Inefficiencies, an outdated infrastructure and a tainted global image, courtesy of piracy, are not only holding back livestock exports but curtailing efforts to make Kismayo port profitable, said Ibrahim Ahmed Abdinoor, chief executive officer of the African Shipping Line, which has offices in Somalia, Kenya, Tanzania and Dubai.
“The livestock export sector has not been fully exploited, because of operational complexities,” he told GlobalMeatNews. Many livestock producers within Kismayo’s Jubaland state have “huge stocks of livestock [and] want to start the trade, but they cannot access ships to move their consignments to markets in the Gulf States”, he said, explaining that large vessels were still avoiding the port for fear of attacks from pirates.
“Since 2011 there hasn’t been a case of reported piracy, but noone has come out to declare Somalia free from piracy, which has made many shipping lines shy off the ports, hurting exports,” he added, calling for an international summit to assess piracy in the region, hopefully making a declaration that would boost confidence.
Despite the takeover of the port from Al-Shabaab militants by the African Union Mission in Somalia (AMISOM) forces in 2013, it is limited to exporting goats and sheep because only small ships dock at Kismayu, said Abdihakim Hassan Seif, a pastoralist and clearing/forwarding agent at the port.
“The port needs more berths and modernisation to improve efficiency and attract large vessels so as the export can open up not only for cattle but also camels,” he said, adding that Kismayo currently exports less than a million annually, when there is demand for exports exceeding 2 million-a-year.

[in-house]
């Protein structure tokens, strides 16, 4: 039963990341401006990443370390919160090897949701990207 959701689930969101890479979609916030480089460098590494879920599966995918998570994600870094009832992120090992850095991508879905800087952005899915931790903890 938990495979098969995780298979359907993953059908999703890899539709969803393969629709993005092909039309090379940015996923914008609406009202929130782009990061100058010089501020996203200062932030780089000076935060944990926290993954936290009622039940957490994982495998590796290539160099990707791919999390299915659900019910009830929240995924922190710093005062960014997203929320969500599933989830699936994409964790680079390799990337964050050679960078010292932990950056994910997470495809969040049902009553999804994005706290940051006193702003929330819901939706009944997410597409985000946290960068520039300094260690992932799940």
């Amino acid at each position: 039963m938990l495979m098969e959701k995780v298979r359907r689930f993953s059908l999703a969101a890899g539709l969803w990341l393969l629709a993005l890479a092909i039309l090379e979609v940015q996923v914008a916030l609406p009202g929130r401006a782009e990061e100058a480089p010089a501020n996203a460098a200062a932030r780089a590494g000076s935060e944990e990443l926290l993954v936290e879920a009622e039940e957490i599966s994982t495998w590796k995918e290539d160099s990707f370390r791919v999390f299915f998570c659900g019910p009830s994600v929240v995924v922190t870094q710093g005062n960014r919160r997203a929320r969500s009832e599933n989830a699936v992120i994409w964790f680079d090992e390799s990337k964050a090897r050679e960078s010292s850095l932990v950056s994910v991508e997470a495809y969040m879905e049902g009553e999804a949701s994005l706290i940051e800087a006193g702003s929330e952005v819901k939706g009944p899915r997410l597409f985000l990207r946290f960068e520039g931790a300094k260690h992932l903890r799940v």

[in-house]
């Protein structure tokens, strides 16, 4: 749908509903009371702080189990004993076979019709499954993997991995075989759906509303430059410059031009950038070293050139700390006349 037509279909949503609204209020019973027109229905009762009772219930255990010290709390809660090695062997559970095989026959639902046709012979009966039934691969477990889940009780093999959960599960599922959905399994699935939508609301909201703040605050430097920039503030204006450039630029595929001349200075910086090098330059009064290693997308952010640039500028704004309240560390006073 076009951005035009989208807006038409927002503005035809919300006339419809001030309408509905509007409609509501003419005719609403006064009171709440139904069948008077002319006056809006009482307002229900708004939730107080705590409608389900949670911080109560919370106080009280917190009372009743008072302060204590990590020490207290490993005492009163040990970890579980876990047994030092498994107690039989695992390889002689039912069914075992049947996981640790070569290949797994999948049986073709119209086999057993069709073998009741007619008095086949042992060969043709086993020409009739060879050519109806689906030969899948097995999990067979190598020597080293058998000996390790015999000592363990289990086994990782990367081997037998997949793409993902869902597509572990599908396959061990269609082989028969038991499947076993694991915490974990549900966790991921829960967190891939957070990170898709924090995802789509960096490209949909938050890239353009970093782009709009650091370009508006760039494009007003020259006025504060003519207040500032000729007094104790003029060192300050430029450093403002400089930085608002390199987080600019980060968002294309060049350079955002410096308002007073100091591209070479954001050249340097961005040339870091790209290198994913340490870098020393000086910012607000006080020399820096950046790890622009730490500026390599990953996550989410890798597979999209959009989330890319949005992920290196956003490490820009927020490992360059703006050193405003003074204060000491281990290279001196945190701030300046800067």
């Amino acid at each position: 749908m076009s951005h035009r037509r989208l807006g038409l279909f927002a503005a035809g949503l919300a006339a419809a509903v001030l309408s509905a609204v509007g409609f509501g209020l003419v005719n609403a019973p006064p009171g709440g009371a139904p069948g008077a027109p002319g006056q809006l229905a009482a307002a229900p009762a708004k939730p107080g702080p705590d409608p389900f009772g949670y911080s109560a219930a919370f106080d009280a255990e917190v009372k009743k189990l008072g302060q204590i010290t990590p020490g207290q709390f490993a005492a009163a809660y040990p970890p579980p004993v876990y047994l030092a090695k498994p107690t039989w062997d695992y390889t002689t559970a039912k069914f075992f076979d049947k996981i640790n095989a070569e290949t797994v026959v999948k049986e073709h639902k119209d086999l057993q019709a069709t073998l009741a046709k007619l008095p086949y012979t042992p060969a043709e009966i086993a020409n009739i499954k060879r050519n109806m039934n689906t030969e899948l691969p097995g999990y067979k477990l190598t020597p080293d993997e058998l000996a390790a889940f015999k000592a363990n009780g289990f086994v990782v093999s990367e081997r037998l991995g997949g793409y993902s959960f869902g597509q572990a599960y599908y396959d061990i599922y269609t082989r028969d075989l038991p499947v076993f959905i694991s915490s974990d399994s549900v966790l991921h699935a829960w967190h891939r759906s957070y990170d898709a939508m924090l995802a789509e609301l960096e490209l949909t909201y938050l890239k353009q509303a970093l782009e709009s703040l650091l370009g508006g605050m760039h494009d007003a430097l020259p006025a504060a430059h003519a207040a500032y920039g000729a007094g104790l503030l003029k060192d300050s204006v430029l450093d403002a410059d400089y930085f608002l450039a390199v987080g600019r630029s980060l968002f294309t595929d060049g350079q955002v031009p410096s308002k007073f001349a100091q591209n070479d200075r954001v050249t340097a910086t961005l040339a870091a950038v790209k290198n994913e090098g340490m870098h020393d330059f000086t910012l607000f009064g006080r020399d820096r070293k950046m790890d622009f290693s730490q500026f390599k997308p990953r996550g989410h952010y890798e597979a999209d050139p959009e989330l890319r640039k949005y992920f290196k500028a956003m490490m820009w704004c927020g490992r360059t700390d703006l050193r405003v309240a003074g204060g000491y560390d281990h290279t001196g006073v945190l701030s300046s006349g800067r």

In 2014, Somalia exported 5 million head of livestock to the Gulf, with a similar number being exported in 2015 – records for Somalia since its central government collapsed in 1991. This means livestock contributes 40% the country’s gross domestic product, according to UN Food & Agriculture Organisation (FAO) reports, with sheep and goats being the top export earners.
Livestock worth 60% of GDP
“The industry has been surviving with lots of constraints, but if all challenges are unlocked, our projections show that livestock exports could contribute to more than 60% of the country’s GDP,” said Abdiwahab Sheikh Abdi, senior consultant for Southlink Consultants, a Nairobi-based international consultancy firm focused on development and research in the Horn of Africa.
Osman Liban, an official of the Jubaland administration, said donor money has been invested in animal disease control to make Somali livestock acceptable to international markets, and had financed trade facilitation and promotion. Some money has also been spent on rehabilitating Kismayo port, he said.
“We hope with such initiatives we will be able to realise our full potential in livestock exports,” he said, adding that Kismayo port, which was opened in 1964, is Somalia’s second-largest port after Mogadishu. It was last refurbished in 1984.